by Joe Shea
American Reporter Correspondent
February 10, 2008
SIERRA CLUB SET TO SUSPEND FLA. CHAPTER
BRADENTON, Fla., Feb. 10, 2008 -- The national Sierra Club is set to suspend its Florida chapter after years of divisive infighting, the president of the national club told Florida members in a letter delivered to some this weekend. It is the first time in its 116-year history that such a step has been considered by the club, according to news reports.
Sierra Club Robert Cox told members in Florida the national organization "has grown increasingly concerned about conflicts and division inside its statewide body, the Florida Chapter," the letter, received on Saturday by The American Reporter, said.
The national organization attempted in a number of ways to heal the divisions, Cox said, including a governance audit and a year-long leadership development program, but the efforts "were unable to heal these incapacitating divisions or were rebuffed."
The audit resulted in a finding that "highly negative dynamics" among Florida Chapter leaders, and advisory committee recommended that the group's national Board of Directors "recommended that the Florida Chapter be suspended for at least four years."
No specifics were cited in the letter. It is believed the divisions have arisen over the club's support for massive development and state park projects in Florida that were opposed by its membership. The Palm Beach Post reported Friday that one allegation that ballots had been miscounted in leadership elections was being examined, according to Cox. Disagreements about ethanol, which could cut the use of fossil fuels but increase CO2 emissions, and a marketing plan for an ecofriendly Clorix product, were also cited.
"The Board of Directors now believe that the level of distrust among Florida Chapter Executive Committee members, and other Florida chapter volunteer leaders is so high that neither the current Executive Committee nor any successors elected in this climate can govern effectively. In order to address this crisis of mistrust, the Sierra Club's Board of Directors is considering an action that is painful and difficult," Cox wrote.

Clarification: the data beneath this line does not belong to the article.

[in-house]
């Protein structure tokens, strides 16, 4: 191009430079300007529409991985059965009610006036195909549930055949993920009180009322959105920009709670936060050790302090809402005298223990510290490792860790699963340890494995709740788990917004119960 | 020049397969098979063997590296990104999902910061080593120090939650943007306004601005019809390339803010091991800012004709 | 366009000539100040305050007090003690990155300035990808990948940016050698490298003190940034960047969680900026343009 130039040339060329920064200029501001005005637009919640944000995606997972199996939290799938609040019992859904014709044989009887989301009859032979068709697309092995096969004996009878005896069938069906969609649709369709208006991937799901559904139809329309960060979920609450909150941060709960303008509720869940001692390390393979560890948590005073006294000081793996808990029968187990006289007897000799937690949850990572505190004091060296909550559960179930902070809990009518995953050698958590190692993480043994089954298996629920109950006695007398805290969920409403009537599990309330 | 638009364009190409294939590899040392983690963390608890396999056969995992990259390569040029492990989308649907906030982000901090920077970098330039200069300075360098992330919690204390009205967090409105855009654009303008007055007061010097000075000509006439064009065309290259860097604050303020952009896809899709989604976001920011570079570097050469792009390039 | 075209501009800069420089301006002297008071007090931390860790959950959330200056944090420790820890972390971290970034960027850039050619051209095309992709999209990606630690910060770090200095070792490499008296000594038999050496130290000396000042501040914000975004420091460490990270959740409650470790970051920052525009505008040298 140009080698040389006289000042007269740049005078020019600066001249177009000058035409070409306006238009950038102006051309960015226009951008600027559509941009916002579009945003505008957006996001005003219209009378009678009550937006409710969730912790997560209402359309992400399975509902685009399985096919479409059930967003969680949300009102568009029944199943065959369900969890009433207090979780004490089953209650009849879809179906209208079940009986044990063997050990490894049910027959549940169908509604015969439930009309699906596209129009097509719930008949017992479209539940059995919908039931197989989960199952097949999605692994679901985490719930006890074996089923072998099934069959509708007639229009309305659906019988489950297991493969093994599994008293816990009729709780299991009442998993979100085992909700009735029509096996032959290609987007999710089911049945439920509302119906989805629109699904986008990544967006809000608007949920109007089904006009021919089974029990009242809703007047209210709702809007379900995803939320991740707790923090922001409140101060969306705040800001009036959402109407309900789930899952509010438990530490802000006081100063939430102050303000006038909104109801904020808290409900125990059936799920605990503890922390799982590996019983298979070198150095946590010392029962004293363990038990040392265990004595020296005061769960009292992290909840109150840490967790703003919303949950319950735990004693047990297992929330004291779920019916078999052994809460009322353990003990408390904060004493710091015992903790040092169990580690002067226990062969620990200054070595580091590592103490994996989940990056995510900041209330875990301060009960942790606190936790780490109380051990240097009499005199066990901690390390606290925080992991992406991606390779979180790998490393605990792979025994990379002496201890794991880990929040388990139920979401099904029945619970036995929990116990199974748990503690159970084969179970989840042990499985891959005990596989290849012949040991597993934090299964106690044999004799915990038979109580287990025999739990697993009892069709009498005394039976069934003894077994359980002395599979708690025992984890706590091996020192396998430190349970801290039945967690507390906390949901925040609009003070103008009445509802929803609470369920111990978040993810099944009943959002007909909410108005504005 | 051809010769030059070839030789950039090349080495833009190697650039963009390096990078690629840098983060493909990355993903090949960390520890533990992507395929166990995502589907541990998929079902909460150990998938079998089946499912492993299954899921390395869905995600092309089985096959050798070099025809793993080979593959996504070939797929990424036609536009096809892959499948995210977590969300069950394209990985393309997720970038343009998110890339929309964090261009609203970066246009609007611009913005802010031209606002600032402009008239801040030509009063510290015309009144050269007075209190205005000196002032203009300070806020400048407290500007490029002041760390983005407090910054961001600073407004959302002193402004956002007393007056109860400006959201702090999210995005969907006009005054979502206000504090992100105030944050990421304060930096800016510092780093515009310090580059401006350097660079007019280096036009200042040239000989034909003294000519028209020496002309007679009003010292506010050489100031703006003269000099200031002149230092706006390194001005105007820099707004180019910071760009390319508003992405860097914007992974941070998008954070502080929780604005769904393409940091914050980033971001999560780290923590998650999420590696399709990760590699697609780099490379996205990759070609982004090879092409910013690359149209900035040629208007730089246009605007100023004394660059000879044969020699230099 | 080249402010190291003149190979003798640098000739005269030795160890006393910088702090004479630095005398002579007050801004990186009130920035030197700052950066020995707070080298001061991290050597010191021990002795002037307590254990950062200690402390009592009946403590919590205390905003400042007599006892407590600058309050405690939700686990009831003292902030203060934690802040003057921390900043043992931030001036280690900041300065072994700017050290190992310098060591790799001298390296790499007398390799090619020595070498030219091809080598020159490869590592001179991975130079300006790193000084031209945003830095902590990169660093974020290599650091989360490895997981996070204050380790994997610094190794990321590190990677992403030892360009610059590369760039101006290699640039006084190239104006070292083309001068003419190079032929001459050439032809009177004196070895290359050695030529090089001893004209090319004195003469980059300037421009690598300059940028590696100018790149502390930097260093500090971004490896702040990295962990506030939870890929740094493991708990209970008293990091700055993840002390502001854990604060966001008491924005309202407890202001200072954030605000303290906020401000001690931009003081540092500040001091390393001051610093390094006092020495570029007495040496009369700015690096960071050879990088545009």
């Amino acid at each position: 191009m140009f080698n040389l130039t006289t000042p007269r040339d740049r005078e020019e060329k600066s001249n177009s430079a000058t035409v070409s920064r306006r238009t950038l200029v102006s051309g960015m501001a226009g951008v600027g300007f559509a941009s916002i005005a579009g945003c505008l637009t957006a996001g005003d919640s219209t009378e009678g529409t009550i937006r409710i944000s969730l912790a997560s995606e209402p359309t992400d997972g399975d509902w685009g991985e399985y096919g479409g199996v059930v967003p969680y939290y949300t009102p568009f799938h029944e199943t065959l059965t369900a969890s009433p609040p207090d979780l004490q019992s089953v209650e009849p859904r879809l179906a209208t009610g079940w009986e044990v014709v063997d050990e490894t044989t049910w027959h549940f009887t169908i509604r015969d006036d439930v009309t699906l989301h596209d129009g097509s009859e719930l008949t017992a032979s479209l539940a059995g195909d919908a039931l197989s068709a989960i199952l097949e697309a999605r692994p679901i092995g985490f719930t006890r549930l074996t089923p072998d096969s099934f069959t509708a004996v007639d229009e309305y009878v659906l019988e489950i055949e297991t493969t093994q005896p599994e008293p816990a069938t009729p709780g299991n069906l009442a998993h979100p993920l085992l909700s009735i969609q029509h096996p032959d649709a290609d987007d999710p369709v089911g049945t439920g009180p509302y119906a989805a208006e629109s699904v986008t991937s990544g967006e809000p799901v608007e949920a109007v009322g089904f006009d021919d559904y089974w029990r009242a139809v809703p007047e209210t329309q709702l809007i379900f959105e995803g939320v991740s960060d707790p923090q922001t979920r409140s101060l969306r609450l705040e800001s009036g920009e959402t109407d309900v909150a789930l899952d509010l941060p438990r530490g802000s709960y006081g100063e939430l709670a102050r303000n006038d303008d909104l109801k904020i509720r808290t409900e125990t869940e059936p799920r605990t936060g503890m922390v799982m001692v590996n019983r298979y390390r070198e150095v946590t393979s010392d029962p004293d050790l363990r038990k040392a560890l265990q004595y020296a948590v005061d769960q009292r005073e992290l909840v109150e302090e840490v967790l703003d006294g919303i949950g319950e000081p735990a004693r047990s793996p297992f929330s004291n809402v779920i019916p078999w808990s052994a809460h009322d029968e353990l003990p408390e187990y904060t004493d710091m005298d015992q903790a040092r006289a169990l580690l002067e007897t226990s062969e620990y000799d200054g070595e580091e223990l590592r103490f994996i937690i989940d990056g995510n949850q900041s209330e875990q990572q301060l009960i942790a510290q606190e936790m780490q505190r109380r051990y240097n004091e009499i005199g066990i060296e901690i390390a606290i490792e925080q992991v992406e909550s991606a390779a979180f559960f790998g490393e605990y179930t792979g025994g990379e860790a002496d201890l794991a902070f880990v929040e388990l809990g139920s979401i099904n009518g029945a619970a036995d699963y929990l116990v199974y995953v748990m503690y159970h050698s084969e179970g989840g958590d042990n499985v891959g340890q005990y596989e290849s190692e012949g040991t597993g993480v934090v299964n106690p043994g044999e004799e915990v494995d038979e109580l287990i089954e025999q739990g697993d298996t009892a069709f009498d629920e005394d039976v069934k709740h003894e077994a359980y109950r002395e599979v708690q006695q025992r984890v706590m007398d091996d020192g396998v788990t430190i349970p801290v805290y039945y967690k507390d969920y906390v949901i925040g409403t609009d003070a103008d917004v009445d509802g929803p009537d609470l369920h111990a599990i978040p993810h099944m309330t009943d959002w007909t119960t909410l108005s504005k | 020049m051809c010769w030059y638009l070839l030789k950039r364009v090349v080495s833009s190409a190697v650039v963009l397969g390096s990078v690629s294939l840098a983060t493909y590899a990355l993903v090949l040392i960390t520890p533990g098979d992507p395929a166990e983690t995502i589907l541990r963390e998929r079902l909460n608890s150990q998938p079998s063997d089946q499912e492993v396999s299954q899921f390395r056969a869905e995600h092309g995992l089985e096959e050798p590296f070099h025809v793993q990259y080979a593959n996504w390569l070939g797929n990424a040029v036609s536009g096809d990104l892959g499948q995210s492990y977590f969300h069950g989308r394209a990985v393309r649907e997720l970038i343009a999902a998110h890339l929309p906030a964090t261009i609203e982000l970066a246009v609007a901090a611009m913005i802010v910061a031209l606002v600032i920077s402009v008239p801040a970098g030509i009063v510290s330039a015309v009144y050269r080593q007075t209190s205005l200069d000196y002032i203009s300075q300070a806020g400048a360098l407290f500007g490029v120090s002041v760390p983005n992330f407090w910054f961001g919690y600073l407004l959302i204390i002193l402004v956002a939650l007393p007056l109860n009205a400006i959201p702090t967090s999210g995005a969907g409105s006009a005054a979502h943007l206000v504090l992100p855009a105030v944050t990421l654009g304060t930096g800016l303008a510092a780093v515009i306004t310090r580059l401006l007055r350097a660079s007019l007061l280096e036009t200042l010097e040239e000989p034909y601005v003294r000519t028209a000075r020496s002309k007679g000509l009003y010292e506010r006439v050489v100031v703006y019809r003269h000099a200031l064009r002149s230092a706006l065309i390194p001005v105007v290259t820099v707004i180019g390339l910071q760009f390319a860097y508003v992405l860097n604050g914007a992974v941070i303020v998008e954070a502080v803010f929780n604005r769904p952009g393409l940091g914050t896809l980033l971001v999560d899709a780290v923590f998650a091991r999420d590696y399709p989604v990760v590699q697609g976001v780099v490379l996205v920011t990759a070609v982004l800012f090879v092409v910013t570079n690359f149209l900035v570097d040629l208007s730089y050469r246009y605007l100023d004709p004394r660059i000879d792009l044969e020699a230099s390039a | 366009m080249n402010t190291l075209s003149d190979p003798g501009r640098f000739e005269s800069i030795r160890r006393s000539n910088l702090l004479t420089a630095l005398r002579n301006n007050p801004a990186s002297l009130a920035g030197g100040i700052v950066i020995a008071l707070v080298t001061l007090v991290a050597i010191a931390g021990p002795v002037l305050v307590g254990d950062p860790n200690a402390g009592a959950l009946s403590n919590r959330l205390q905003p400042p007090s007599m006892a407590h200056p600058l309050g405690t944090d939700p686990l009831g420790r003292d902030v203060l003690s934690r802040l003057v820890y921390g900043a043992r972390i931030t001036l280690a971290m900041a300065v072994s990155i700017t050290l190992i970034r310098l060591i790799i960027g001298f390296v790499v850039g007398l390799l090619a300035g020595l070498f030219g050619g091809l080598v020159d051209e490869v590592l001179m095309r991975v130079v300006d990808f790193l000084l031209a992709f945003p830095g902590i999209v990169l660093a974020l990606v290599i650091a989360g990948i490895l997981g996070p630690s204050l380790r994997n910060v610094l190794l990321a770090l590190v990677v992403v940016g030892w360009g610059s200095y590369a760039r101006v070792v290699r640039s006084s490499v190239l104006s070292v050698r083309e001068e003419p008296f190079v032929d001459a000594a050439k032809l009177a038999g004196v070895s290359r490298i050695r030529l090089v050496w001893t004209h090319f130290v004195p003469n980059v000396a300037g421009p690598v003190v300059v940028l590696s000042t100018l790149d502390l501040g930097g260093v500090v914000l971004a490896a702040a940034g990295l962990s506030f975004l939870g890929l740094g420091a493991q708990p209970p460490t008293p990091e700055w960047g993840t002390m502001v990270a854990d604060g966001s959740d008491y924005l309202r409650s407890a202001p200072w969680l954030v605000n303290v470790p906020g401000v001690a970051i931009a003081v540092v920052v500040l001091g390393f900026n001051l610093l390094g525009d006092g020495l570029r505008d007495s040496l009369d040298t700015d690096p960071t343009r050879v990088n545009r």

The suspension would have no immediate effect on membership for Florida residents, who would continue to receive the club's Sierra magazine and go on outings. The members in Florida would vote for the Board of Directors but would not elect officers of the state Chapter's executive committee.
Local groups would continue to function as normal while an appointed Florida steering committee would handle statewide decision-making and other responsibilities, Cox said in the letter, which was undated.
A final decision on the suspension will be made in March 2008 after Florida members are given an opportunity to comment. Comments will be accepted through March 11 and can be submitted to a special Website">http://www.clubhouse.sierraclub.org/FloridaChapterComments/">Website set up for their comments. The Board of Directors also plans three conference calls on Feb. 19, March 2 and March 5 that will be open to Fla.members.
"Suspending a Chapter is a serious step," Cox wrote. "The Board is considering this action because its advisory committee believes it is the best way to keep the serious problems withing the chapter from impeding the ongoing, highly effective work of the Club's local groups and national programs in Florida.
The organization founded by naturalist John Muir in 1892 would be the second to move against Florida in the past year. The Democratic National Committee approved the rejection of Florida's delegates to the Democratic National Convention after state Republicans moved its primary to Jan. 29, ahead of other Feb. 5 Super Tuesday states. It is unclear what effect the move might have on protections for the Everglades and other Florida-centric issues.
AR Correspondent Joe Shea joined the Sierra Club several months ago,
but has not attended its meetings. He received the letter on